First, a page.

“I think it’s an opportunity for the agents to touch base with the client,” Brown says. “Because of these price increases and the surcharges, private industry is getting much more involved in flood. It’s going to generate more options for the consumer and the agents beyond the NFIP program. While there could certainly be some attrition of NFIP policies, that doesn’t necessarily mean the agent has to lose the business.”
Shifting the Risk
The National Flood Insurance Program, created in 1968 to mitigate rising taxpayer costs for flood disaster relief, provides federally backed flood insurance in communities that agree to enforce floodplain management plans that meet federal requirements. Flood insurance is required for owners of property in high-risk areas if they have a mortgage from a federally regulated or insured lender.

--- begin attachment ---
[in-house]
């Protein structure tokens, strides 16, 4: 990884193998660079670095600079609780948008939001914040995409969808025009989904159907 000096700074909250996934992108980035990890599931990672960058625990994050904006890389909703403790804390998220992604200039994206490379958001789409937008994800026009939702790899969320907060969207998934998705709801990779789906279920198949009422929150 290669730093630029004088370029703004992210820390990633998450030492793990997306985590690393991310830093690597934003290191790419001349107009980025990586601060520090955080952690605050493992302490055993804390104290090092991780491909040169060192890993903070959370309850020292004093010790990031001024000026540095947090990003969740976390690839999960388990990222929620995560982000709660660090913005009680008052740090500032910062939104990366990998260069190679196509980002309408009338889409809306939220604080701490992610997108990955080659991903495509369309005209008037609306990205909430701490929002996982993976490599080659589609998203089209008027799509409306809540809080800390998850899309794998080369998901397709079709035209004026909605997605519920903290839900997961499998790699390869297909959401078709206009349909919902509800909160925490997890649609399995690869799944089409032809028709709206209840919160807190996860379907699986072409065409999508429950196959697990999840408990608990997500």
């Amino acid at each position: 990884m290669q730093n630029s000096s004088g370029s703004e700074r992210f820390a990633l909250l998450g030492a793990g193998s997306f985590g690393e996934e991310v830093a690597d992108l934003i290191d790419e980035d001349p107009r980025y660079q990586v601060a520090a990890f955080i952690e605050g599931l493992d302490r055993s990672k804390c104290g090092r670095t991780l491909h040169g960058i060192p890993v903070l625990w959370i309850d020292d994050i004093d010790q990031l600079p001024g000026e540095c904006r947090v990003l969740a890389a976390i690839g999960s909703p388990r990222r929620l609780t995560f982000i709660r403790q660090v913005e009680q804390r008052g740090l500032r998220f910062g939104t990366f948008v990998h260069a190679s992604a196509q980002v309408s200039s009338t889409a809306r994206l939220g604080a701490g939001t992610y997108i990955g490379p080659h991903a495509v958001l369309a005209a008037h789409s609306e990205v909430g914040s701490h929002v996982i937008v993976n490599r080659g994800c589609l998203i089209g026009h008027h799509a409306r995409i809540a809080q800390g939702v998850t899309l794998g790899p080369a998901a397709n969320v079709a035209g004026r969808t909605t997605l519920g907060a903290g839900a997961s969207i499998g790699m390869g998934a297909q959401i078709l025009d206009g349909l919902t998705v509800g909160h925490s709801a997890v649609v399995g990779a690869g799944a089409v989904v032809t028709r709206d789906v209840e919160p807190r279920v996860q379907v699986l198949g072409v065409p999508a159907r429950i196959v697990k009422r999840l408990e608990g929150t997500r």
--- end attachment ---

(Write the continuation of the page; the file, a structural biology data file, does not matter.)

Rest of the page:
NFIP was intended to be self-sufficient, but insured losses from Hurricane Katrina and Superstorm Sandy alone topped $24 billion, and those losses are the primary reason the program had to borrow $23 billion from the U.S. Treasury to stay afloat.
We are finding in many cases that private carriers are willing to offer comparable coverage at substantially lower cost than the NFIP.Tweet
Congress has been tweaking the program for years in an effort to get property owners to take more of the risk. As part of that effort, FEMA has begun remapping flood districts to more accurately rate flood risk. In cases where the new maps result in higher premiums, policyholders can retain their grandfathered rates as long as they don’t let the policy lapse.